An end to home­town mi­nor hockey?

On­tario Mi­nor Hockey As­so­ci­a­tion study­ing ben­e­fits of eras­ing bound­aries

The Hamilton Spectator - - COMMENT - LATHAM HUNTER Latham Hunter is writer and pro­fes­sor of cul­tural stud­ies and com­mu­ni­ca­tions; her work has been pub­lished in jour­nals, an­tholo­gies and print news for over 20 years. She blogs at The Kids’ Book Cu­ra­tor.

The City and the On­tario Mi­nor Hockey As­so­ci­a­tion are study­ing the pos­si­ble ben­e­fits of eras­ing the bound­aries that cur­rently keep Stoney Creek play­ers in Stoney Creek, Dundas play­ers in Dundas, and so on. The sug­ges­tion seems to be that, in a time of per­sis­tently de­clin­ing en­rol­ment in mi­nor hockey, greater player “move­ment” be­tween as­so­ci­a­tions might keep more kids in the sport, so a sur­vey has been cre­ated to ask par­ents for their in­put on the mat­ter.

I can see some ben­e­fit in this idea. As a hockey par­ent, I’m for­tu­nate to be con­nected to a team where my child is thriv­ing, but I’m see­ing more and more kids at the rep level in par­tic­u­lar who don’t have enough choice: they don’t make the cut for one team, but they’re bet­ter than the next team down, and who knows if there will even be enough play­ers to ros­ter that team? Per­haps, if all the Hamil­ton kids could try out for any Hamil­ton as­so­ci­a­tion, there would be a bet­ter chance of them find­ing a good fit for their skill level. But it would, make no mis­take, be a loss to di­min­ish home­town hockey.

I’ve met more peo­ple in my town through my kids’ hockey teams than in any other way. We run into each other at the gro­cery store, the li­brary … we stitch a pat­tern of recog­ni­tion and con­nec­tion across our com­mu­nity. When hockey par­ents work to­gether to co-or­di­nate child care on PA days, or give each other’s kids rides to the rink, their chil­dren are learn­ing the ben­e­fits that come from help­ing and re­ly­ing on peo­ple in their com­mu­nity. A child who grows up with a solid sense of place and be­long­ing has, re­search shows, more con­fi­dence and more re­silience.

More­over, the City of Hamil­ton is a big place: I shud­der to think of the num­ber of par­ents who might find them­selves driv­ing from, say, Dundas to Stoney Creek sev­eral times weekly. The en­vi­ron­men­tal and lo­gis­ti­cal ram­i­fi­ca­tions of spend­ing yet more time in the car are pretty dire, espe­cially for a fami- ly with more than one child in af­ter­school ac­tiv­i­ties. One of the most beau­ti­ful things about my home­town is that I can drop one child off for bal­let and then sim­ply drive across the road to drop the other one off for hockey. Dou­ble­booked, you say? NEVER! I can be in two places at once! VIC­TORY IS MINE!

In­stead of giv­ing up on home­town hockey, per­haps we should be hon­est about why there are fewer kids play­ing the sport.

Rep par­ents are the ca­naries in the coal mine of mi­nor hockey — they’re the ones who usu­ally com­mit the most time and money to the sport. Not all rep par­ents are highly priv­i­leged — for some, the cost is a sac­ri­fice they’re will­ing to make be­cause they be­lieve in the re­wards. If rep par­ents are walk­ing away, you know some­thing’s re­ally wrong. And that’s ex­actly what’s hap­pen­ing. While en­rol­ment in OMHA as­so­ci­a­tions is de­clin­ing, busi­ness at for-profit “rogue” leagues con­tin­ues to in­crease. I know first­hand that many fam­i­lies are leav­ing OMHA as­so­ci­a­tions not be­cause they can’t pay the fees or be­cause their child doesn’t want to play hockey any more or be­cause they’re wor­ried about head in­juries. They leave be­cause their kids aren’t get­ting the coach­ing they need or want, and that’s down to the OMHA’s egre­gious lack of over­sight and lack of re­spon­si­bil­ity for the prod­uct it’s selling.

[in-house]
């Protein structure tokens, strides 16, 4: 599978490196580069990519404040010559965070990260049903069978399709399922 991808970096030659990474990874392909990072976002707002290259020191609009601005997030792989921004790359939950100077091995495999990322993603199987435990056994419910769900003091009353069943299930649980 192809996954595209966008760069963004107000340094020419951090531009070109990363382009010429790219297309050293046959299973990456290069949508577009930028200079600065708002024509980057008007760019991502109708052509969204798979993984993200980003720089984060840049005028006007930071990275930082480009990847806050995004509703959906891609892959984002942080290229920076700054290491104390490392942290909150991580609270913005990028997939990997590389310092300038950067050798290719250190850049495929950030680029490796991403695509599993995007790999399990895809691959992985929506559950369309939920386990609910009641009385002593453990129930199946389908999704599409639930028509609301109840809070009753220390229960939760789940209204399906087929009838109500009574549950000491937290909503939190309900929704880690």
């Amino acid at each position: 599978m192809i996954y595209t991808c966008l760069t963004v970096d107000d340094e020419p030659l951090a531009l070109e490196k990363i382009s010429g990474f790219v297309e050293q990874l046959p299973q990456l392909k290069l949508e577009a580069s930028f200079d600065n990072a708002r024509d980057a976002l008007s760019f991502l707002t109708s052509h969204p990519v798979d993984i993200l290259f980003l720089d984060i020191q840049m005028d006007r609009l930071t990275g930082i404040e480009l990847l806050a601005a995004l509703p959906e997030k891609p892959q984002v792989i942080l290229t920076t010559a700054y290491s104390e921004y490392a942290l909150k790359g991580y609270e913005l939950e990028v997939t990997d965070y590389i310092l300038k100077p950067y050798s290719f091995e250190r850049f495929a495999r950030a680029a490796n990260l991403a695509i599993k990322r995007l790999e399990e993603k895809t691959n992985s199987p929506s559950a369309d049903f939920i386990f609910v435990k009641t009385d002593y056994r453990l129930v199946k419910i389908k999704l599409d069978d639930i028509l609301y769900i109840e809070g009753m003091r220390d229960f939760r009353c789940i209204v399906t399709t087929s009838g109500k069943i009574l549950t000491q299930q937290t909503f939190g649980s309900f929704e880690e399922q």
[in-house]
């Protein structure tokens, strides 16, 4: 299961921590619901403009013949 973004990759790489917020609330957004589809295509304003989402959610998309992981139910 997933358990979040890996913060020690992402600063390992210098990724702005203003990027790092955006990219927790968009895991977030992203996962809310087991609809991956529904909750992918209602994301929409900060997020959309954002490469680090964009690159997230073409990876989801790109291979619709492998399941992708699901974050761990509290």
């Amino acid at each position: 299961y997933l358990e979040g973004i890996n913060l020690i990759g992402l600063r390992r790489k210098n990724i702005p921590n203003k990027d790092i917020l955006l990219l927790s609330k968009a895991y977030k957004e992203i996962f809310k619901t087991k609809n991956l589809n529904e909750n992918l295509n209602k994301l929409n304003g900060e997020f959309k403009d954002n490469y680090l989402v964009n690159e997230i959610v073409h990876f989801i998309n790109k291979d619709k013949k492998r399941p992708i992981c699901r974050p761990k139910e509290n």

Mi­nor hockey as­so­ci­a­tions around the prov­ince are still tainted with rep coaches who ver­bally abuse their play­ers (an­grily sham­ing kids as young as six, be­lieve it or not) and throw tantrums on the bench. Even more preva­lent are the coaches who can’t ac­tu­ally coach, and there­fore f ail to teach kids that when you work hard at some­thing, you im­prove. Con­flicts of in­ter­est and favouritism on as­so­ci­a­tion boards are com­mon­place, so bad coaches of­ten stay on the bench. Even if an as­so­ci­a­tion is guilty of some­thing as se­ri­ous as a hu­man rights vi­o­la­tion, the OMHA won’t get in­volved. Over the past eight years, I’ve only seen ev­i­dence of the OMHA’s will to im­prove coach­ing once, when it in­sisted that all as­so­ci­a­tions fol­low the guide­lines for its in­tro­duc­tory pro­gram, for kids in kinder­garten and Grade 1. The suc­cess of this ini­tia­tive only in­creases my frus­tra­tion: why doesn’t the OMHA show this kind of lead­er­ship and over­sight more of­ten?

A par­ent re­cently told me that she asked her son’s coach what his plans were to help her son im­prove in some of the ba­sic skills he seemed to be strug­gling with (along with most of the team). The coach re­sponded that he was “a big be­liever in The Wave.” This fam­ily had spent thou­sands to join a team whose coach was sug­gest­ing that they spend more money and go else­where for skill de­vel­op­ment. No won­der peo­ple are leav­ing. But solv­ing such sys­temic prob­lems would re­quire a lot more work and ex­pense than sim­ply open­ing up the gates and send­ing kids out of their home­towns to try and find their team.

The Hamil­ton Hockey Sur­vey will be on­line at www.sur­vey­mon­ hamil­ton­hock­ey­survey un­til March 1.


A ban­tam mi­nor hockey game in Hamil­ton: Is eras­ing tra­di­tional bor­ders re­ally ad­dress­ing the core prob­lem af­fect­ing mi­nor hockey en­rol­ment?

Newspapers in English

Newspapers from Canada

© PressReader. All rights reserved.